Johnson sticking with Johnson Manager says rookie to remain fifth starter


May 29, 1997|By Joe Strauss | Joe Strauss,SUN STAFF

Orioles manager Davey Johnson remains bullish on rookie Mike Johnson, saying that though "the easy thing to do would be to go with [Shawn] Boskie" as the fifth starter, he is confident that a regular routine between starts will improve the right-hander's performance tomorrow night against the Cleveland Indians.

Johnson surrendered three runs to the Indians in Sunday's no-decision. Pitching coach Ray Miller barely stopped short of guaranteeing a Johnson win tomorrow against Cleveland and ace Charles Nagy.

The Orioles still wish to augment their rotation, either with Triple-A left-hander Rick Krivda or someone from outside the organization.

But timing makes a trade difficult, and Krivda continues to force the issue with consecutive shutouts at Rochester.

"I wouldn't be against one of those young guys pitching here. We're still in the first half of the year," Davey Johnson said. "Again, if you can go get an established arm, then go get 'em. Every manager would say that if they could go get an [Hideki] Irabu or a [Curt] Schilling."

Hitching a ride

When the Orioles' charter arrived at the Detroit airport around 3 a.m. yesterday, the team bus was nowhere to be found.

Instead of waiting impatiently or dropping off for a nap as Davey Johnson did, several enterprising players hitched a ride with the team's equipment in the back of a U-Haul van.

After all bats, helmets and uniforms were loaded, first baseman Rafael Palmeiro, outfielder Tony Tarasco, pitchers Randy Myers and Mike Mussina, hitting coach Rick Down, shortstop Mike Bordick and third base coach Sam Perlozzo rode down a conveyor and into the van.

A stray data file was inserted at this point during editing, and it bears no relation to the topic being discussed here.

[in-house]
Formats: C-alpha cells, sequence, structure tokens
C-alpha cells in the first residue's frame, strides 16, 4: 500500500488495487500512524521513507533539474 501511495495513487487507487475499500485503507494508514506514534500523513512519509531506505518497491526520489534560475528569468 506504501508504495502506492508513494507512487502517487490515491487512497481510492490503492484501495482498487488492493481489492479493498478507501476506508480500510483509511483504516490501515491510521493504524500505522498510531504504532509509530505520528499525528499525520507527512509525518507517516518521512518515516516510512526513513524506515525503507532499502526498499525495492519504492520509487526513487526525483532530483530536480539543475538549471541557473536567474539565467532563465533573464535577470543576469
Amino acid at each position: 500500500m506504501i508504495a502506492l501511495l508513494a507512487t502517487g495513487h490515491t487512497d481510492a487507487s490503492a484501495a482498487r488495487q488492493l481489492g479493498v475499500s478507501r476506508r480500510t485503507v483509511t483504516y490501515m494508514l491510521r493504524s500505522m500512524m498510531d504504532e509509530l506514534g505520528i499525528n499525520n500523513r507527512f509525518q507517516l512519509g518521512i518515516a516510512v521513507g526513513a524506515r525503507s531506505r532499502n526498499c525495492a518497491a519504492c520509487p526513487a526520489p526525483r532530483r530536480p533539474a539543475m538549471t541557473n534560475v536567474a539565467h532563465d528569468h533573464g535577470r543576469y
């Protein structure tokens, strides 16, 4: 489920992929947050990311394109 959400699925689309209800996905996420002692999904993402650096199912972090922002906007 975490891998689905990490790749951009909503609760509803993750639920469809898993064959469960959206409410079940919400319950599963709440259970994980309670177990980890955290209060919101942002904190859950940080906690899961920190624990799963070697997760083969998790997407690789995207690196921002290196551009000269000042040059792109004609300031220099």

The ride was standing-room only.

The entourage was buffeted around the van as it rumbled toward the team hotel, but the riders were rewarded by reaching their rooms an hour before the rest of the club.

"You can't expect normal because this is the big leagues," said Mussina, who estimated that the move gained him 2 1/2 hours of sleep.

The Iron Man lives

Cal Ripken arrived at Tiger Stadium yesterday barely showing the ill effects from Tuesday's rough outing at Yankee Stadium.

Ripken was hit by a Kenny Rogers fastball and took a hard spill into the photographers' pit chasing a foul ball. The spill caused Ripken to take four stitches in his right shin and necessitated a tetanus shot in Detroit. Rogers' pitch left a bruise.

"It hurts more from the pitch," said Ripken, who still hasn't watched a replay of his self-described "Super Dave Osborne" tumble, in which he landed on a shoulder with his feet pointing skyward.

Around the horn

Brady Anderson played his 1,100th game as an Oriole last night. Ripken moved into 50th place on the all-time games played list. Last night was No. 2,430. Ripken's second-inning double tied Brooks Robinson's franchise record for total bases at 4,270. The Orioles' Jimmy Key has pitched at least six innings in eight of his 11 starts. The Orioles were 11-2 against Detroit last year, their best season ever against the Tigers. Ripken's average has dropped from .326 to .284 over a 17-game span. Tigers first baseman Tony Clark was a late scratch, replaced by Phil Nevin. Clark, the Tigers' best hitter, is day-to-day after getting hit in the face during a pre-game soft toss, the ball ricocheting off the screen and catching him in the nose. X-rays were negative.

Pub Date: 5/29/97

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